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Hong Kong Island became a British colony when it was ceded from China in 1842 under the Treaty of Nanking. In the 17th century, the island was a sparsely populated fishing community. The British used the ports on Hong Kong to export tea, silk, and porcelain to England. During this period, China accepted only silver bullion as payment for goods.

At the start of the 19th century, the British realized that they could purchase silks and teas in exchange for opium. China outlawed the drug, but many people were already addicted, which caused the economy of China to suffer. The Opium Wars began when China publicly destroyed a British ship that carried chests of opium. In January 1841, the British navy claimed Hong Kong Island. The Opium Wars finally ended in 1898, when Britain executed a 99-year lease of the New Territories.

Kowloon Peninsula was acquired by the convention of Peking (now called Beijing) in 1860. China has guaranteed to permit the existing capitalist economy and lifestyle to exist for 50 years. Hong Kong will retain a high degree of autonomy except for defense and foreign affairs.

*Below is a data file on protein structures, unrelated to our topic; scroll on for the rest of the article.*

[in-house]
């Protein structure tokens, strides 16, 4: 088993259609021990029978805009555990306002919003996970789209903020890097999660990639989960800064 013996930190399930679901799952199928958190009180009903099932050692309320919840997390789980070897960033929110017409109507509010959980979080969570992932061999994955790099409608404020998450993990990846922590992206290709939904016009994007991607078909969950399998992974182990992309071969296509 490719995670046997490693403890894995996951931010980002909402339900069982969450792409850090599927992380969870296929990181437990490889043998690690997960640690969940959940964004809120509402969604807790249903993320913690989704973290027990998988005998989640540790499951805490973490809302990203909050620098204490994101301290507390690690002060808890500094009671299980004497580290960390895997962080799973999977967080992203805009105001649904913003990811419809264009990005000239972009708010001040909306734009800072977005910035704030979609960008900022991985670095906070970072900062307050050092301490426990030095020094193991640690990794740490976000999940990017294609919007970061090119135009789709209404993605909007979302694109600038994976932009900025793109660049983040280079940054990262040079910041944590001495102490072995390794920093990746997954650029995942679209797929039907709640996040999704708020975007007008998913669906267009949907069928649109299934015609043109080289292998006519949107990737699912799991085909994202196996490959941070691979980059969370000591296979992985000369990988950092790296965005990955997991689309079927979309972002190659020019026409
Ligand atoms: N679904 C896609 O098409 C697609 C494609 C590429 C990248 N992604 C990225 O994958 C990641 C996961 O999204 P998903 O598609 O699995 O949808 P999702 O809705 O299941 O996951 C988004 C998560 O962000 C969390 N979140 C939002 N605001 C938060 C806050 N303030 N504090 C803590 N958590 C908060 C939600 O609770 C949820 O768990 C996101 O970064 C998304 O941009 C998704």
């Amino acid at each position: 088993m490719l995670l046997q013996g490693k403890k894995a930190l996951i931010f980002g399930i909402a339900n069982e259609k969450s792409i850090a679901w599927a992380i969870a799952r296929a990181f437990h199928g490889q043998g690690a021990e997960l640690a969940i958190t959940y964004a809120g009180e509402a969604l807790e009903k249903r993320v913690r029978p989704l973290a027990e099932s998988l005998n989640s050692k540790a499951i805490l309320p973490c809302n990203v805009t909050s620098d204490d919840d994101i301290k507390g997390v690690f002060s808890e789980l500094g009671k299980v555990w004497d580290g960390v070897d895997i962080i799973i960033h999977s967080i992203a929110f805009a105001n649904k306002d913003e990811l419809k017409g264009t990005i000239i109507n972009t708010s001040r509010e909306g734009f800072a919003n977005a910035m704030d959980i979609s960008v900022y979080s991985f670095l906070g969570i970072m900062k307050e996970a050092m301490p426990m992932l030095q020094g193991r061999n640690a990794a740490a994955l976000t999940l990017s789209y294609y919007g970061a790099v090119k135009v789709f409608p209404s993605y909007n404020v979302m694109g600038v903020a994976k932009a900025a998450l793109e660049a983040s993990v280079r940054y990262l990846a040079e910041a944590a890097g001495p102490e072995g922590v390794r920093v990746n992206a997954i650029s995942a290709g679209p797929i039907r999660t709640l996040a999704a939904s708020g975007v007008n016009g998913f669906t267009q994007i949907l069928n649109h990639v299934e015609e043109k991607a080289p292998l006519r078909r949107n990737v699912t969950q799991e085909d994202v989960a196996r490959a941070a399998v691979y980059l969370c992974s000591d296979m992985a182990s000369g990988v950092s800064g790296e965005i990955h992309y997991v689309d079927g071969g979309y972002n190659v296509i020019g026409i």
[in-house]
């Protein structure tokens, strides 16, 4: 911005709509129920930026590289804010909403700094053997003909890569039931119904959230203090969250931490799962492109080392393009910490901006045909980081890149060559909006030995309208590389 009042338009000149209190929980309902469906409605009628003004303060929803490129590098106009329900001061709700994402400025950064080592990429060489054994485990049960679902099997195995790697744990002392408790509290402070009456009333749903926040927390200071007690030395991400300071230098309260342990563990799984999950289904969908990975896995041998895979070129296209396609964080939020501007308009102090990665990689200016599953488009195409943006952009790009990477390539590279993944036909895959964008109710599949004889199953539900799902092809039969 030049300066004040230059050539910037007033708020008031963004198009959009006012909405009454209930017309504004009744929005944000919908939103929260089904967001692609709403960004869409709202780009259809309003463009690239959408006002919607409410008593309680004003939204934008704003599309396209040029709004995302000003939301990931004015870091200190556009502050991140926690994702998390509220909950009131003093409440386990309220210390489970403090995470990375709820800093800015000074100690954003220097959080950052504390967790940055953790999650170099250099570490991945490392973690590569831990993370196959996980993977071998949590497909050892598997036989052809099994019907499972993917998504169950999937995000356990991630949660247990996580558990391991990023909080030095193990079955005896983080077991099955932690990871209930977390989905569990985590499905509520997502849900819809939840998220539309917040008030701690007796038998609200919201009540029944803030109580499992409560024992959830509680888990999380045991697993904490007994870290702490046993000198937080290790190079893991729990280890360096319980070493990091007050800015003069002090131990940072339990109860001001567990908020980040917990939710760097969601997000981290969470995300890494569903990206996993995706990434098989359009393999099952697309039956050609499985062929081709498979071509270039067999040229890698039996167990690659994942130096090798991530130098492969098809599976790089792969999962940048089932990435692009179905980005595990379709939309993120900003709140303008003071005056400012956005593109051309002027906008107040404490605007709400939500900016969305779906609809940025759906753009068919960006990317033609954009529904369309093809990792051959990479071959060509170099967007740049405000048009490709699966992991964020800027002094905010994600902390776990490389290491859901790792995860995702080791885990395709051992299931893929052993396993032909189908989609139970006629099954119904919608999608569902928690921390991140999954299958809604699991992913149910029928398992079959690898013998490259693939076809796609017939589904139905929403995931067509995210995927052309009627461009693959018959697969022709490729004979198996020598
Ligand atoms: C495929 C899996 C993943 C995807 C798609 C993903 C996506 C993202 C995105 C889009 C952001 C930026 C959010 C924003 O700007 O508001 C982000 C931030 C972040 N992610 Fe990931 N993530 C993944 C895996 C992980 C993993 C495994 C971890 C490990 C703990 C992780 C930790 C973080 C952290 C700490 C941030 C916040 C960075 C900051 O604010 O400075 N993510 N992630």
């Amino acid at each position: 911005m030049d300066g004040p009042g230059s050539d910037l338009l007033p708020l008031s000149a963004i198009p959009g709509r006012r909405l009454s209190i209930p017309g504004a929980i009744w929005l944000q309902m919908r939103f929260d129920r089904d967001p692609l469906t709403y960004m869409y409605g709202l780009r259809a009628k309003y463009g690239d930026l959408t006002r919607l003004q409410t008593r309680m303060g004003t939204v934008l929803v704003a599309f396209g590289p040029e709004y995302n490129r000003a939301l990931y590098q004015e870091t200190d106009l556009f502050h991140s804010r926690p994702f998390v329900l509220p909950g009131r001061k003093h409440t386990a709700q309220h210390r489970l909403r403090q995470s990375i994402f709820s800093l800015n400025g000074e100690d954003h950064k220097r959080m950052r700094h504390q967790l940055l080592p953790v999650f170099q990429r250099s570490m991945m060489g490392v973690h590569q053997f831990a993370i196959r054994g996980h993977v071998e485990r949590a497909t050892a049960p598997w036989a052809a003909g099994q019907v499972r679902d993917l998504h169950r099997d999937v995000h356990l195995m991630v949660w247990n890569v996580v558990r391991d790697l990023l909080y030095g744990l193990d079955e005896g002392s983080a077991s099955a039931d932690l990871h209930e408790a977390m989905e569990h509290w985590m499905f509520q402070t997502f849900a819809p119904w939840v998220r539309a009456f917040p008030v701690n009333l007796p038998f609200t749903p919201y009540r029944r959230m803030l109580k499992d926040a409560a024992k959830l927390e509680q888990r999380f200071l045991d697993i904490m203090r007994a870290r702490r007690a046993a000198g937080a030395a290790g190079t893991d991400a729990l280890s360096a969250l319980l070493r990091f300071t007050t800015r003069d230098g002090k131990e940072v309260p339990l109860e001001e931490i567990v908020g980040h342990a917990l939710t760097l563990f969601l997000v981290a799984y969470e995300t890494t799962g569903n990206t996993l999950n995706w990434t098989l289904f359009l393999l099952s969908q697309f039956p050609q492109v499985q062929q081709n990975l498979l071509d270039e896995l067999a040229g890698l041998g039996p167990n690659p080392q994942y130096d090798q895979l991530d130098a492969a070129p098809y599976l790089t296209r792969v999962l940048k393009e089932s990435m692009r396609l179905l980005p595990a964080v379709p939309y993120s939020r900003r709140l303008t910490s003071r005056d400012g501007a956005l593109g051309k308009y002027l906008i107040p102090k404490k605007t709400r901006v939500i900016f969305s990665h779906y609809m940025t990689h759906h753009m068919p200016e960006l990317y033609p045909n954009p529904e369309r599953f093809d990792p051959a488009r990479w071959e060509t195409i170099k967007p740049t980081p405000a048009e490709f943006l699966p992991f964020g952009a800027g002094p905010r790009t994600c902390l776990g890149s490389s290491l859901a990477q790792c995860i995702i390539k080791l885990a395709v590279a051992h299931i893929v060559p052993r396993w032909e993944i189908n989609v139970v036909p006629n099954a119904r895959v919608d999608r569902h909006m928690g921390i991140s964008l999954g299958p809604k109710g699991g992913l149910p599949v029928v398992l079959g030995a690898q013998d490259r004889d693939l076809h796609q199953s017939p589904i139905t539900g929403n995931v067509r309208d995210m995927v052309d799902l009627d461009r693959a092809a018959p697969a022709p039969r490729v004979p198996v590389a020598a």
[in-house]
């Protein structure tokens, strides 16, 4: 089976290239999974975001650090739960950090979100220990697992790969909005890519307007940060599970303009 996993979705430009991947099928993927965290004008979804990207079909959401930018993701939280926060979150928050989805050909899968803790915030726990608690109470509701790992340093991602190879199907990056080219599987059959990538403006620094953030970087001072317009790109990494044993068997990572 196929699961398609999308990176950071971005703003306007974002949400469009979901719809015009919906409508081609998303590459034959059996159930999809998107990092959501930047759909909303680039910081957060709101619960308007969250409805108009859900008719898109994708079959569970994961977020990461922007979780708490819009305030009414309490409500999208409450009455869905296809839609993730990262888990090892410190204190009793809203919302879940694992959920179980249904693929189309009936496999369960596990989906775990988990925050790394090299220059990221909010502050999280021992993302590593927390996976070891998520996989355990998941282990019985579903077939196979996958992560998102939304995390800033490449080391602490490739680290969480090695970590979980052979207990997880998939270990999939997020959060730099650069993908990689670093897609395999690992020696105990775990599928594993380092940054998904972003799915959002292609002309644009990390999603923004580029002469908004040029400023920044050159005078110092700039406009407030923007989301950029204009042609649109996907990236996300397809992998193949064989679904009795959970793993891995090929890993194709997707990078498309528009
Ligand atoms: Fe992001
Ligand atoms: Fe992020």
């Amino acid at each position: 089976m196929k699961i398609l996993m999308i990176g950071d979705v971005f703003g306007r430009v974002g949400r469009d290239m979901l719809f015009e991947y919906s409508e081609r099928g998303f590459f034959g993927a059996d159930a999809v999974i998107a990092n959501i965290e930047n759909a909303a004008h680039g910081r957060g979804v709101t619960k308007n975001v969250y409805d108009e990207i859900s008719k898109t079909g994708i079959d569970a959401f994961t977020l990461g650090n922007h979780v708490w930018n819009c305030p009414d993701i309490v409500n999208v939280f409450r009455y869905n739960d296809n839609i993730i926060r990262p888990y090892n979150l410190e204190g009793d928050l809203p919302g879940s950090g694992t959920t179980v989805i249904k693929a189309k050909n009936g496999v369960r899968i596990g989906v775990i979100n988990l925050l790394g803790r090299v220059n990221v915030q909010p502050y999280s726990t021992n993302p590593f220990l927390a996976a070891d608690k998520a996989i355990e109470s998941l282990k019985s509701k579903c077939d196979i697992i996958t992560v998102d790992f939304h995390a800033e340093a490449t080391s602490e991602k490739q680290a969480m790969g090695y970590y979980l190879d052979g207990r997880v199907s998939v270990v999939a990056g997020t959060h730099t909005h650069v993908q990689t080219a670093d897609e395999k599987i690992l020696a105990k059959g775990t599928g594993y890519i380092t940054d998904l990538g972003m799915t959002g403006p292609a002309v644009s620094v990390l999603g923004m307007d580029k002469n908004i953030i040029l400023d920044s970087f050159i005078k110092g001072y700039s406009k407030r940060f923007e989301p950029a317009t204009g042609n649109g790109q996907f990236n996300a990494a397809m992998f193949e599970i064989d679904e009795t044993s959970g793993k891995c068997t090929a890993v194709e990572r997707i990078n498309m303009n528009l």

The coming of the British marked Hong Kong's emergence in world affairs. In the early 19th Century British traders were making a fortune in the opium trade, exchanging the infamous commodity for China's silver, silk, tea and spices. Eventually the Chinese Imperial Government, worried about the drug's effects on its population, sought to ban the import of opium. Britain, however, wanted to strengthen its foothold with its own port, free of Imperial control. This led to the Opium Wars (1840-1842). Queen Victoria's gunboats prevailed, and Hong Kong Island was ceded to Britain in perpetuity under the Treaty of Nanking in 1842. Sir Henry Pottinger was its first governor.

Though the Chinese were trading actively in Hong Kong, intermittent hostilities broke out between the two nations. Britain's response was to take more territory for itself, to allow for better protection. The Kowloon Peninsula and Stonecutter's Island were handed over in 1860. In 1898 a 99-year lease on an area called the New Territories was granted.  

Hong Kong's cityscape soon reflected its status as an important trading port: the Peak Tram funicular railway was built in 1885, followed by a new tramway system in 1904 and a new railway to Canton six years later.

At the turn of the century around 11,000 ships berthed here each year. A decade later the number had doubled. New industries were founded as commerce grew. Though the founding of the Republic of China, the Sino-Japanese War, the Second World War, and the revolution of 1949 all rocked the territory, they also provided new vigor, in the form of refugees who joined Hong Kong's teaming workplace.


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